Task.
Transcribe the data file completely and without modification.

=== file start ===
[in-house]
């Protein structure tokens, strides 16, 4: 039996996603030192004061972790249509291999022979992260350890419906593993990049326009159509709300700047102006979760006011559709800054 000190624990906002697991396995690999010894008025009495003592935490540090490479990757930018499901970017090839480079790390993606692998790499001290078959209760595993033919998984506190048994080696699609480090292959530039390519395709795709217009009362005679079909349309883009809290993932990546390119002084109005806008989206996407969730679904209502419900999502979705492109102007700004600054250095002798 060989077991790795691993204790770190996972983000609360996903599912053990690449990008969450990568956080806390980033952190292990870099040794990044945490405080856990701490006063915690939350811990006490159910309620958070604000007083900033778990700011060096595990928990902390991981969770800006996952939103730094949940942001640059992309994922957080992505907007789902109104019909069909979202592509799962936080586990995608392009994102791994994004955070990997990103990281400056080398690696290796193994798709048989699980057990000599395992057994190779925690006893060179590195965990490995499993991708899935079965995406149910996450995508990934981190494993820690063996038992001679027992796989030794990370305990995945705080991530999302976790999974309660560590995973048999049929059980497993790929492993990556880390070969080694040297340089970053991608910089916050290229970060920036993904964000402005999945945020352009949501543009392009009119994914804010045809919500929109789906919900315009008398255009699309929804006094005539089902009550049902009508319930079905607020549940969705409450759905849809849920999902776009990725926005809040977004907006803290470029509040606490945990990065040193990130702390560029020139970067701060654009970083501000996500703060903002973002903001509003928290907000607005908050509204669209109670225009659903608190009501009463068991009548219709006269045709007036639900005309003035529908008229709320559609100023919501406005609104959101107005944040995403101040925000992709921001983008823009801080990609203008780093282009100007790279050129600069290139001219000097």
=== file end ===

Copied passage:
[in-house]
């Protein structure tokens, strides 16, 4: 039996996603030192004061972790249509291999022979992260350890419906593993990049326009159509709300700047102006979760006011559709800054 000190624990906002697991396995690999010894008025009495003592935490540090490479990757930018499901970017090839480079790390993606692998790499001290078959209760595993033919998984506190048994080696699609480090292959530039390519395709795709217009009362005679079909349309883009809290993932990546390119002084109005806008989206996407969730679904209502419900999502979705492109102007700004600054250095002798 060989077991790795691993204790770190996972983000609360996903599912053990690449990008969450990568956080806390980033952190292990870099040794990044945490405080856990701490006063915690939350811990006490159910309620958070604000007083900033778990700011060096595990928990902390991981969770800006996952939103730094949940942001640059992309994922957080992505907007789902109104019909069909979202592509799962936080586990995608392009994102791994994004955070990997990103990281400056080398690696290796193994798709048989699980057990000599395992057994190779925690006893060179590195965990490995499993991708899935079965995406149910996450995508990934981190494993820690063996038992001679027992796989030794990370305990995945705080991530999302976790999974309660560590995973048999049929059980497993790929492993990556880390070969080694040297340089970053991608910089916050290229970060920036993904964000402005999945945020352009949501543009392009009119994914804010045809919500929109789906919900315009008398255009699309929804006094005539089902009550049902009508319930079905607020549940969705409450759905849809849920999902776009990725926005809040977004907006803290470029509040606490945990990065040193990130702390560029020139970067701060654009970083501000996500703060903002973002903001509003928290907000607005908050509204669209109670225009659903608190009501009463068991009548219709006269045709007036639900005309003035529908008229709320559609100023919501406005609104959101107005944040995403101040925000992709921001983008823009801080990609203008780093282009100007790279050129600069290139001219000097």